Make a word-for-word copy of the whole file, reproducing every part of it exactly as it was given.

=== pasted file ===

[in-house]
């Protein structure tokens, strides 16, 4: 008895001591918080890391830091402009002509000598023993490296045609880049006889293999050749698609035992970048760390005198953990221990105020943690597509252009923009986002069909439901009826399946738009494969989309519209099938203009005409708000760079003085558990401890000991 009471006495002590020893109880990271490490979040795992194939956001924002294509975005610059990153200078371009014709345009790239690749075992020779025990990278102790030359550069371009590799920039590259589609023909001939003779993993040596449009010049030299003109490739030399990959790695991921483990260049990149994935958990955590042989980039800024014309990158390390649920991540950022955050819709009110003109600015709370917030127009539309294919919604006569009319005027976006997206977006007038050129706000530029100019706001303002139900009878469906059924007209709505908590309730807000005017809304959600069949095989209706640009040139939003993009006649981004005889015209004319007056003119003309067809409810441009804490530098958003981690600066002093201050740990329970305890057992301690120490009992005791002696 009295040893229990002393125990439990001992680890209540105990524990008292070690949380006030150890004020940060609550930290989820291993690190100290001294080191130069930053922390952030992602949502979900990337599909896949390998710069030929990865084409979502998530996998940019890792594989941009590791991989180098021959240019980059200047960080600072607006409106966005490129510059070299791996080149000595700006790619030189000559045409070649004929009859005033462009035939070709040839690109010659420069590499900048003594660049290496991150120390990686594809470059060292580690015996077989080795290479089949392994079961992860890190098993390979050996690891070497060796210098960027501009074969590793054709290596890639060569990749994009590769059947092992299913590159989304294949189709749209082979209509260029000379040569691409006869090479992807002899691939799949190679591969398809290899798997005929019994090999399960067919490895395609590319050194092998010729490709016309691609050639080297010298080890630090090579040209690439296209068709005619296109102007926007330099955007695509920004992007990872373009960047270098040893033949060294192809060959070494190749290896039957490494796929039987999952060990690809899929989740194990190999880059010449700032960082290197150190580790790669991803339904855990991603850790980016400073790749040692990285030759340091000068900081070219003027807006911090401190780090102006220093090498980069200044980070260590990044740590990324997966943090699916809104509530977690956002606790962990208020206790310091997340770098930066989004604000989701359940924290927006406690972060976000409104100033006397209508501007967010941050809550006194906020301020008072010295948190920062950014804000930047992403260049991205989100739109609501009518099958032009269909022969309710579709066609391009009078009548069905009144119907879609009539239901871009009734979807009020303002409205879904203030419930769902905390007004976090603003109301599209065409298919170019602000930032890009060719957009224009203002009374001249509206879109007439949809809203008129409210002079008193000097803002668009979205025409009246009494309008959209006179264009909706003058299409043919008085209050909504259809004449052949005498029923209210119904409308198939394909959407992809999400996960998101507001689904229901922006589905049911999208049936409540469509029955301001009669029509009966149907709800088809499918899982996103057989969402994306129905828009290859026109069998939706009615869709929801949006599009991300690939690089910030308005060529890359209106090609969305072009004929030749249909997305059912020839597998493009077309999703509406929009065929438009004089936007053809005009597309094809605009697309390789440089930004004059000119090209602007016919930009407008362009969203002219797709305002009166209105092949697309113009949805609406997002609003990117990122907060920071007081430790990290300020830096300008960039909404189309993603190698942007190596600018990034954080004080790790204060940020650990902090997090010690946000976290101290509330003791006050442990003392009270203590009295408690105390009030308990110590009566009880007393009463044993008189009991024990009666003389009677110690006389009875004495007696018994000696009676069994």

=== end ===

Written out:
[in-house]
């Protein structure tokens, strides 16, 4: 008895001591918080890391830091402009002509000598023993490296045609880049006889293999050749698609035992970048760390005198953990221990105020943690597509252009923009986002069909439901009826399946738009494969989309519209099938203009005409708000760079003085558990401890000991 009471006495002590020893109880990271490490979040795992194939956001924002294509975005610059990153200078371009014709345009790239690749075992020779025990990278102790030359550069371009590799920039590259589609023909001939003779993993040596449009010049030299003109490739030399990959790695991921483990260049990149994935958990955590042989980039800024014309990158390390649920991540950022955050819709009110003109600015709370917030127009539309294919919604006569009319005027976006997206977006007038050129706000530029100019706001303002139900009878469906059924007209709505908590309730807000005017809304959600069949095989209706640009040139939003993009006649981004005889015209004319007056003119003309067809409810441009804490530098958003981690600066002093201050740990329970305890057992301690120490009992005791002696 009295040893229990002393125990439990001992680890209540105990524990008292070690949380006030150890004020940060609550930290989820291993690190100290001294080191130069930053922390952030992602949502979900990337599909896949390998710069030929990865084409979502998530996998940019890792594989941009590791991989180098021959240019980059200047960080600072607006409106966005490129510059070299791996080149000595700006790619030189000559045409070649004929009859005033462009035939070709040839690109010659420069590499900048003594660049290496991150120390990686594809470059060292580690015996077989080795290479089949392994079961992860890190098993390979050996690891070497060796210098960027501009074969590793054709290596890639060569990749994009590769059947092992299913590159989304294949189709749209082979209509260029000379040569691409006869090479992807002899691939799949190679591969398809290899798997005929019994090999399960067919490895395609590319050194092998010729490709016309691609050639080297010298080890630090090579040209690439296209068709005619296109102007926007330099955007695509920004992007990872373009960047270098040893033949060294192809060959070494190749290896039957490494796929039987999952060990690809899929989740194990190999880059010449700032960082290197150190580790790669991803339904855990991603850790980016400073790749040692990285030759340091000068900081070219003027807006911090401190780090102006220093090498980069200044980070260590990044740590990324997966943090699916809104509530977690956002606790962990208020206790310091997340770098930066989004604000989701359940924290927006406690972060976000409104100033006397209508501007967010941050809550006194906020301020008072010295948190920062950014804000930047992403260049991205989100739109609501009518099958032009269909022969309710579709066609391009009078009548069905009144119907879609009539239901871009009734979807009020303002409205879904203030419930769902905390007004976090603003109301599209065409298919170019602000930032890009060719957009224009203002009374001249509206879109007439949809809203008129409210002079008193000097803002668009979205025409009246009494309008959209006179264009909706003058299409043919008085209050909504259809004449052949005498029923209210119904409308198939394909959407992809999400996960998101507001689904229901922006589905049911999208049936409540469509029955301001009669029509009966149907709800088809499918899982996103057989969402994306129905828009290859026109069998939706009615869709929801949006599009991300690939690089910030308005060529890359209106090609969305072009004929030749249909997305059912020839597998493009077309999703509406929009065929438009004089936007053809005009597309094809605009697309390789440089930004004059000119090209602007016919930009407008362009969203002219797709305002009166209105092949697309113009949805609406997002609003990117990122907060920071007081430790990290300020830096300008960039909404189309993603190698942007190596600018990034954080004080790790204060940020650990902090997090010690946000976290101290509330003791006050442990003392009270203590009295408690105390009030308990110590009566009880007393009463044993008189009991024990009666003389009677110690006389009875004495007696018994000696009676069994």